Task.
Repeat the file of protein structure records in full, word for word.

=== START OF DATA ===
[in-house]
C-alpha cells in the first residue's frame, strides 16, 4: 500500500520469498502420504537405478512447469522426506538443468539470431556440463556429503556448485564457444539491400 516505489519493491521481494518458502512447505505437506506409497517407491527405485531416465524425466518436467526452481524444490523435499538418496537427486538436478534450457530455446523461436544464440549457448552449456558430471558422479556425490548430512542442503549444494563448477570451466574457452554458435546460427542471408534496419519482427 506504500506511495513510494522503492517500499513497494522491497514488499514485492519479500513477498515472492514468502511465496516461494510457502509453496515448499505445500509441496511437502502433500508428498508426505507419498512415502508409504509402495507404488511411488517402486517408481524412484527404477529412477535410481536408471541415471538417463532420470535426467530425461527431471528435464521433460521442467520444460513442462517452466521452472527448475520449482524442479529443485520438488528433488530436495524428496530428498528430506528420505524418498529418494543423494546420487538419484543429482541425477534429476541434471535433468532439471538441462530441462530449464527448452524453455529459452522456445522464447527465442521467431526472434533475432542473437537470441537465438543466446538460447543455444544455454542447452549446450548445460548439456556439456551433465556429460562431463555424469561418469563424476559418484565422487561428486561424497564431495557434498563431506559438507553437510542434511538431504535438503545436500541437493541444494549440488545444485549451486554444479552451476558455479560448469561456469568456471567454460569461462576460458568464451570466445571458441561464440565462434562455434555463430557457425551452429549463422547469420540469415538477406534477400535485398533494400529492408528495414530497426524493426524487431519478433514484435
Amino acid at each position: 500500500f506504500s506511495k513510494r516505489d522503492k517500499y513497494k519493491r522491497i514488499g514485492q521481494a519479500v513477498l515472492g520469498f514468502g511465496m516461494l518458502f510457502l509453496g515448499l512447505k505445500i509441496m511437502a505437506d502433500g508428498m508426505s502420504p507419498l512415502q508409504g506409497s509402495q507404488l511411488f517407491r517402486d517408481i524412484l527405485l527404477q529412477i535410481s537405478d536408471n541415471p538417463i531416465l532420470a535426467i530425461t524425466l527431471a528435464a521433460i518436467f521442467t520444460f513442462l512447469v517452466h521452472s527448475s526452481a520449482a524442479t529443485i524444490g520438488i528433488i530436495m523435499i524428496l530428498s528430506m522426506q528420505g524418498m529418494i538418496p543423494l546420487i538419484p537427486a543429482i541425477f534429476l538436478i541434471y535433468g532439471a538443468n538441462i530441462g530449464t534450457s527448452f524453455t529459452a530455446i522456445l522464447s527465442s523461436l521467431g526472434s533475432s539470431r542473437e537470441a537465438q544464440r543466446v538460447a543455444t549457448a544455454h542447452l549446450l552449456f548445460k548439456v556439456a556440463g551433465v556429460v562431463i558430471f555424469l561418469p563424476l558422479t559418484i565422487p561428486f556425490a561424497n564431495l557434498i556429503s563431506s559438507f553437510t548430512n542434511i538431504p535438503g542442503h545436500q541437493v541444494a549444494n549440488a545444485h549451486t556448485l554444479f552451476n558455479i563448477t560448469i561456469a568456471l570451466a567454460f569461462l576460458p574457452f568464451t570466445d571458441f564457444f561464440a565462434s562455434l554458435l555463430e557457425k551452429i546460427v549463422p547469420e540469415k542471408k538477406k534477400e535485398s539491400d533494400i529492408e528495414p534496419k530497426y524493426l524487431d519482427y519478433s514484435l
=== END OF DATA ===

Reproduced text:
[in-house]
C-alpha cells in the first residue's frame, strides 16, 4: 500500500520469498502420504537405478512447469522426506538443468539470431556440463556429503556448485564457444539491400 516505489519493491521481494518458502512447505505437506506409497517407491527405485531416465524425466518436467526452481524444490523435499538418496537427486538436478534450457530455446523461436544464440549457448552449456558430471558422479556425490548430512542442503549444494563448477570451466574457452554458435546460427542471408534496419519482427 506504500506511495513510494522503492517500499513497494522491497514488499514485492519479500513477498515472492514468502511465496516461494510457502509453496515448499505445500509441496511437502502433500508428498508426505507419498512415502508409504509402495507404488511411488517402486517408481524412484527404477529412477535410481536408471541415471538417463532420470535426467530425461527431471528435464521433460521442467520444460513442462517452466521452472527448475520449482524442479529443485520438488528433488530436495524428496530428498528430506528420505524418498529418494543423494546420487538419484543429482541425477534429476541434471535433468532439471538441462530441462530449464527448452524453455529459452522456445522464447527465442521467431526472434533475432542473437537470441537465438543466446538460447543455444544455454542447452549446450548445460548439456556439456551433465556429460562431463555424469561418469563424476559418484565422487561428486561424497564431495557434498563431506559438507553437510542434511538431504535438503545436500541437493541444494549440488545444485549451486554444479552451476558455479560448469561456469568456471567454460569461462576460458568464451570466445571458441561464440565462434562455434555463430557457425551452429549463422547469420540469415538477406534477400535485398533494400529492408528495414530497426524493426524487431519478433514484435
Amino acid at each position: 500500500f506504500s506511495k513510494r516505489d522503492k517500499y513497494k519493491r522491497i514488499g514485492q521481494a519479500v513477498l515472492g520469498f514468502g511465496m516461494l518458502f510457502l509453496g515448499l512447505k505445500i509441496m511437502a505437506d502433500g508428498m508426505s502420504p507419498l512415502q508409504g506409497s509402495q507404488l511411488f517407491r517402486d517408481i524412484l527405485l527404477q529412477i535410481s537405478d536408471n541415471p538417463i531416465l532420470a535426467i530425461t524425466l527431471a528435464a521433460i518436467f521442467t520444460f513442462l512447469v517452466h521452472s527448475s526452481a520449482a524442479t529443485i524444490g520438488i528433488i530436495m523435499i524428496l530428498s528430506m522426506q528420505g524418498m529418494i538418496p543423494l546420487i538419484p537427486a543429482i541425477f534429476l538436478i541434471y535433468g532439471a538443468n538441462i530441462g530449464t534450457s527448452f524453455t529459452a530455446i522456445l522464447s527465442s523461436l521467431g526472434s533475432s539470431r542473437e537470441a537465438q544464440r543466446v538460447a543455444t549457448a544455454h542447452l549446450l552449456f548445460k548439456v556439456a556440463g551433465v556429460v562431463i558430471f555424469l561418469p563424476l558422479t559418484i565422487p561428486f556425490a561424497n564431495l557434498i556429503s563431506s559438507f553437510t548430512n542434511i538431504p535438503g542442503h545436500q541437493v541444494a549444494n549440488a545444485h549451486t556448485l554444479f552451476n558455479i563448477t560448469i561456469a568456471l570451466a567454460f569461462l576460458p574457452f568464451t570466445d571458441f564457444f561464440a565462434s562455434l554458435l555463430e557457425k551452429i546460427v549463422p547469420e540469415k542471408k538477406k534477400e535485398s539491400d533494400i529492408e528495414p534496419k530497426y524493426l524487431d519482427y519478433s514484435l